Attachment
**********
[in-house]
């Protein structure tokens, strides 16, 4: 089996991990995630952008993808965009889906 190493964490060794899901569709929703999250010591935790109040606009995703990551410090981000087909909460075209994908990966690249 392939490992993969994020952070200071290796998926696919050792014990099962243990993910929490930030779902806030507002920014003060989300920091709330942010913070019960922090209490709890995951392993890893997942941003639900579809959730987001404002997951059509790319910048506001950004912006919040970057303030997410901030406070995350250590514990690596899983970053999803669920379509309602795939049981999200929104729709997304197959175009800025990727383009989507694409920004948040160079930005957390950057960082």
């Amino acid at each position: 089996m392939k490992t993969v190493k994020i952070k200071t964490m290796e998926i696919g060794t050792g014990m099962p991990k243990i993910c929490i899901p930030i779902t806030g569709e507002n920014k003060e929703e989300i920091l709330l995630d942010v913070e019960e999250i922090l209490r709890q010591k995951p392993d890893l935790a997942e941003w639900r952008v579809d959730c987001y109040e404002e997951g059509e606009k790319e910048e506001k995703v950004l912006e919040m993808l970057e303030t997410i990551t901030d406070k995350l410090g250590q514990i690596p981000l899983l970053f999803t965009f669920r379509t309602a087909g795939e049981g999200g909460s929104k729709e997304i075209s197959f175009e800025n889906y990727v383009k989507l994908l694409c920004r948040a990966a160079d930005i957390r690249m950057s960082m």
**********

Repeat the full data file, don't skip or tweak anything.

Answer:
[in-house]
């Protein structure tokens, strides 16, 4: 089996991990995630952008993808965009889906 190493964490060794899901569709929703999250010591935790109040606009995703990551410090981000087909909460075209994908990966690249 392939490992993969994020952070200071290796998926696919050792014990099962243990993910929490930030779902806030507002920014003060989300920091709330942010913070019960922090209490709890995951392993890893997942941003639900579809959730987001404002997951059509790319910048506001950004912006919040970057303030997410901030406070995350250590514990690596899983970053999803669920379509309602795939049981999200929104729709997304197959175009800025990727383009989507694409920004948040160079930005957390950057960082």
């Amino acid at each position: 089996m392939k490992t993969v190493k994020i952070k200071t964490m290796e998926i696919g060794t050792g014990m099962p991990k243990i993910c929490i899901p930030i779902t806030g569709e507002n920014k003060e929703e989300i920091l709330l995630d942010v913070e019960e999250i922090l209490r709890q010591k995951p392993d890893l935790a997942e941003w639900r952008v579809d959730c987001y109040e404002e997951g059509e606009k790319e910048e506001k995703v950004l912006e919040m993808l970057e303030t997410i990551t901030d406070k995350l410090g250590q514990i690596p981000l899983l970053f999803t965009f669920r379509t309602a087909g795939e049981g999200g909460s929104k729709e997304i075209s197959f175009e800025n889906y990727v383009k989507l994908l694409c920004r948040a990966a160079d930005i957390r690249m950057s960082m």